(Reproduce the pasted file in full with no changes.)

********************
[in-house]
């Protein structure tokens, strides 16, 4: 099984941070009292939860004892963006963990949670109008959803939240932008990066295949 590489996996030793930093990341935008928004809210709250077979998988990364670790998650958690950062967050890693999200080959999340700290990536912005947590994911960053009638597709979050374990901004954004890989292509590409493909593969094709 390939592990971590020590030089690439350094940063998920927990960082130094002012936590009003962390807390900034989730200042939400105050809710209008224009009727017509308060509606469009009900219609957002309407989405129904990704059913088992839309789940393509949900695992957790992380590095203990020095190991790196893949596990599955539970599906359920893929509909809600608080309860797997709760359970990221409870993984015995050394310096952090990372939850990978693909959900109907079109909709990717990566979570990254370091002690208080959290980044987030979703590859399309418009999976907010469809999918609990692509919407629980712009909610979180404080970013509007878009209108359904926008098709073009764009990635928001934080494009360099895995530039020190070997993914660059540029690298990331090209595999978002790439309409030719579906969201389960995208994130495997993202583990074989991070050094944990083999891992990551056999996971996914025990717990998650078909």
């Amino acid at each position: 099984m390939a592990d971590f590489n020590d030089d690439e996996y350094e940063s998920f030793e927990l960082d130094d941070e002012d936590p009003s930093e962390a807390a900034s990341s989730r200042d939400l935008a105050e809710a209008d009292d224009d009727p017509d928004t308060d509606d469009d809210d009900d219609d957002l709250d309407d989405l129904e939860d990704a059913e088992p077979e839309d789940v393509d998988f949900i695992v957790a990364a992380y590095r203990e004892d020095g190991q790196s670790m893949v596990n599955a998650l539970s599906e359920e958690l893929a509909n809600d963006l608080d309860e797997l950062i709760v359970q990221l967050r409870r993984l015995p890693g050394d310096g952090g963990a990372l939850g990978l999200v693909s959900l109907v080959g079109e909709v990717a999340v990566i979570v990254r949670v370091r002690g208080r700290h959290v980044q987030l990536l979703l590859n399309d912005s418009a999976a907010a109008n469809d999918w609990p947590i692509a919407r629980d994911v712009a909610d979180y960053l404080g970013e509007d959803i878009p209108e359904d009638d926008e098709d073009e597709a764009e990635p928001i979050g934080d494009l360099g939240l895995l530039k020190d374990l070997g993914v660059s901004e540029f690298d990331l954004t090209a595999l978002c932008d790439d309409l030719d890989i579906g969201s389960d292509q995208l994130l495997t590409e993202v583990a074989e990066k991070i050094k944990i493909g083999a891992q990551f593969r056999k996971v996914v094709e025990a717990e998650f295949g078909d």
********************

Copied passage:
[in-house]
């Protein structure tokens, strides 16, 4: 099984941070009292939860004892963006963990949670109008959803939240932008990066295949 590489996996030793930093990341935008928004809210709250077979998988990364670790998650958690950062967050890693999200080959999340700290990536912005947590994911960053009638597709979050374990901004954004890989292509590409493909593969094709 390939592990971590020590030089690439350094940063998920927990960082130094002012936590009003962390807390900034989730200042939400105050809710209008224009009727017509308060509606469009009900219609957002309407989405129904990704059913088992839309789940393509949900695992957790992380590095203990020095190991790196893949596990599955539970599906359920893929509909809600608080309860797997709760359970990221409870993984015995050394310096952090990372939850990978693909959900109907079109909709990717990566979570990254370091002690208080959290980044987030979703590859399309418009999976907010469809999918609990692509919407629980712009909610979180404080970013509007878009209108359904926008098709073009764009990635928001934080494009360099895995530039020190070997993914660059540029690298990331090209595999978002790439309409030719579906969201389960995208994130495997993202583990074989991070050094944990083999891992990551056999996971996914025990717990998650078909």
């Amino acid at each position: 099984m390939a592990d971590f590489n020590d030089d690439e996996y350094e940063s998920f030793e927990l960082d130094d941070e002012d936590p009003s930093e962390a807390a900034s990341s989730r200042d939400l935008a105050e809710a209008d009292d224009d009727p017509d928004t308060d509606d469009d809210d009900d219609d957002l709250d309407d989405l129904e939860d990704a059913e088992p077979e839309d789940v393509d998988f949900i695992v957790a990364a992380y590095r203990e004892d020095g190991q790196s670790m893949v596990n599955a998650l539970s599906e359920e958690l893929a509909n809600d963006l608080d309860e797997l950062i709760v359970q990221l967050r409870r993984l015995p890693g050394d310096g952090g963990a990372l939850g990978l999200v693909s959900l109907v080959g079109e909709v990717a999340v990566i979570v990254r949670v370091r002690g208080r700290h959290v980044q987030l990536l979703l590859n399309d912005s418009a999976a907010a109008n469809d999918w609990p947590i692509a919407r629980d994911v712009a909610d979180y960053l404080g970013e509007d959803i878009p209108e359904d009638d926008e098709d073009e597709a764009e990635p928001i979050g934080d494009l360099g939240l895995l530039k020190d374990l070997g993914v660059s901004e540029f690298d990331l954004t090209a595999l978002c932008d790439d309409l030719d890989i579906g969201s389960d292509q995208l994130l495997t590409e993202v583990a074989e990066k991070i050094k944990i493909g083999a891992q990551f593969r056999k996971v996914v094709e025990a717990e998650f295949g078909d």